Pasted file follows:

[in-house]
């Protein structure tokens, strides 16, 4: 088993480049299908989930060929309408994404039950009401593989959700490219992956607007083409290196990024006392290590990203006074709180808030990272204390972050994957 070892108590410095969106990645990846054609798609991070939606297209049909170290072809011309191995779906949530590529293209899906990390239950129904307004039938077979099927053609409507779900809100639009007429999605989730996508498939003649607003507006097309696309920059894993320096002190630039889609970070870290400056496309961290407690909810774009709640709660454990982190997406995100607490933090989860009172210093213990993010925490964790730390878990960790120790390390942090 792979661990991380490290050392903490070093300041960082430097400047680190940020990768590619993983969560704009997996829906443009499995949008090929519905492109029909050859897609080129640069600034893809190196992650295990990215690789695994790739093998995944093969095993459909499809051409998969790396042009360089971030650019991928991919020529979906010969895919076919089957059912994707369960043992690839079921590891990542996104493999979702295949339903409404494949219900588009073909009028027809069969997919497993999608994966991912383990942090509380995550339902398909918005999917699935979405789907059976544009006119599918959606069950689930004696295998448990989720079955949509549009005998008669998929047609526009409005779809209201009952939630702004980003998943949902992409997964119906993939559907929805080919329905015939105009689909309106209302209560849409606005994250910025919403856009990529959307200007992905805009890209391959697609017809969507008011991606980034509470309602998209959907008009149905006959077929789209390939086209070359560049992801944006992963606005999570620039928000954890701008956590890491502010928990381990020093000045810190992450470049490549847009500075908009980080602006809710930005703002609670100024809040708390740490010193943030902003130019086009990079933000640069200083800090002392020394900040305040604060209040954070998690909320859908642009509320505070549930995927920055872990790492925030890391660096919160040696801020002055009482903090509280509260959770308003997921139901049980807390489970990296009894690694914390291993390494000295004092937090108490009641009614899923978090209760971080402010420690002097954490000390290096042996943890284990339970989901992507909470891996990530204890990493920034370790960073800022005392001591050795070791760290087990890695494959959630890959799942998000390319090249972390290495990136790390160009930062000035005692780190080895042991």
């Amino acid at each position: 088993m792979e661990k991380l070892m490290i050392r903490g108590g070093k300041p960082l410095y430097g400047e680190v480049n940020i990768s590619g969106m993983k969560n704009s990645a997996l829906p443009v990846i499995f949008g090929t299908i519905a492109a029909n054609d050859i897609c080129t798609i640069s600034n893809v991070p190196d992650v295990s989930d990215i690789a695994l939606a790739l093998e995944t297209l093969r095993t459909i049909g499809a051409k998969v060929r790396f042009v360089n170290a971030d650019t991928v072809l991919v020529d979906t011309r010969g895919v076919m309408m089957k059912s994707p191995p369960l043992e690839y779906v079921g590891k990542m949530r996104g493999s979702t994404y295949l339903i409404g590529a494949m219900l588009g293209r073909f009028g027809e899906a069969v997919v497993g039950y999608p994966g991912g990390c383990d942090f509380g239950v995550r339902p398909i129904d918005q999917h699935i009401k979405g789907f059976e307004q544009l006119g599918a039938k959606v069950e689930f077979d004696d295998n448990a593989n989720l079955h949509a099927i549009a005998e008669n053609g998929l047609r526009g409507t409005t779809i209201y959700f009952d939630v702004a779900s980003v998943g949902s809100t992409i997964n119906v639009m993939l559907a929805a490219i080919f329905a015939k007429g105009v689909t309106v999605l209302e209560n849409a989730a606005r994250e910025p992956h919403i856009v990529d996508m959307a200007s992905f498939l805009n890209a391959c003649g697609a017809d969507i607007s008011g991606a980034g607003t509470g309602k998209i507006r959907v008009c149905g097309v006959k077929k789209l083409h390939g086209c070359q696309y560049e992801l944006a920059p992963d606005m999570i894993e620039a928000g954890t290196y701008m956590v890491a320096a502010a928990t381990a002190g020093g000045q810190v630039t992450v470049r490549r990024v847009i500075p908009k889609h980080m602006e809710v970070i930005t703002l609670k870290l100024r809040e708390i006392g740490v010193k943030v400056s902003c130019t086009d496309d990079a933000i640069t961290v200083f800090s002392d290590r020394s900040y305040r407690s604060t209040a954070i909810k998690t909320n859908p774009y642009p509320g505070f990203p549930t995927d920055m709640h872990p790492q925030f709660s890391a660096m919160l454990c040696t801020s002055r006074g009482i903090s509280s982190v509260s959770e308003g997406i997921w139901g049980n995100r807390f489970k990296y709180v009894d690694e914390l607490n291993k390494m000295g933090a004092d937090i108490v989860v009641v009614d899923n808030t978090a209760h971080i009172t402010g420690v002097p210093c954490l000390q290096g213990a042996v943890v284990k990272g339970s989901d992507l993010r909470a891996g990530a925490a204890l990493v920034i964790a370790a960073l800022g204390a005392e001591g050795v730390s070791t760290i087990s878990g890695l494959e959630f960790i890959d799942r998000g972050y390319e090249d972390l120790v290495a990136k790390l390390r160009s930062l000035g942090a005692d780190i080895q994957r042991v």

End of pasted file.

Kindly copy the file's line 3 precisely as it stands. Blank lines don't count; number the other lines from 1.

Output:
């Amino acid at each position: 088993m792979e661990k991380l070892m490290i050392r903490g108590g070093k300041p960082l410095y430097g400047e680190v480049n940020i990768s590619g969106m993983k969560n704009s990645a997996l829906p443009v990846i499995f949008g090929t299908i519905a492109a029909n054609d050859i897609c080129t798609i640069s600034n893809v991070p190196d992650v295990s989930d990215i690789a695994l939606a790739l093998e995944t297209l093969r095993t459909i049909g499809a051409k998969v060929r790396f042009v360089n170290a971030d650019t991928v072809l991919v020529d979906t011309r010969g895919v076919m309408m089957k059912s994707p191995p369960l043992e690839y779906v079921g590891k990542m949530r996104g493999s979702t994404y295949l339903i409404g590529a494949m219900l588009g293209r073909f009028g027809e899906a069969v997919v497993g039950y999608p994966g991912g990390c383990d942090f509380g239950v995550r339902p398909i129904d918005q999917h699935i009401k979405g789907f059976e307004q544009l006119g599918a039938k959606v069950e689930f077979d004696d295998n448990a593989n989720l079955h949509a099927i549009a005998e008669n053609g998929l047609r526009g409507t409005t779809i209201y959700f009952d939630v702004a779900s980003v998943g949902s809100t992409i997964n119906v639009m993939l559907a929805a490219i080919f329905a015939k007429g105009v689909t309106v999605l209302e209560n849409a989730a606005r994250e910025p992956h919403i856009v990529d996508m959307a200007s992905f498939l805009n890209a391959c003649g697609a017809d969507i607007s008011g991606a980034g607003t509470g309602k998209i507006r959907v008009c149905g097309v006959k077929k789209l083409h390939g086209c070359q696309y560049e992801l944006a920059p992963d606005m999570i894993e620039a928000g954890t290196y701008m956590v890491a320096a502010a928990t381990a002190g020093g000045q810190v630039t992450v470049r490549r990024v847009i500075p908009k889609h980080m602006e809710v970070i930005t703002l609670k870290l100024r809040e708390i006392g740490v010193k943030v400056s902003c130019t086009d496309d990079a933000i640069t961290v200083f800090s002392d290590r020394s900040y305040r407690s604060t209040a954070i909810k998690t909320n859908p774009y642009p509320g505070f990203p549930t995927d920055m709640h872990p790492q925030f709660s890391a660096m919160l454990c040696t801020s002055r006074g009482i903090s509280s982190v509260s959770e308003g997406i997921w139901g049980n995100r807390f489970k990296y709180v009894d690694e914390l607490n291993k390494m000295g933090a004092d937090i108490v989860v009641v009614d899923n808030t978090a209760h971080i009172t402010g420690v002097p210093c954490l000390q290096g213990a042996v943890v284990k990272g339970s989901d992507l993010r909470a891996g990530a925490a204890l990493v920034i964790a370790a960073l800022g204390a005392e001591g050795v730390s070791t760290i087990s878990g890695l494959e959630f960790i890959d799942r998000g972050y390319e090249d972390l120790v290495a990136k790390l390390r160009s930062l000035g942090a005692d780190i080895q994957r042991v």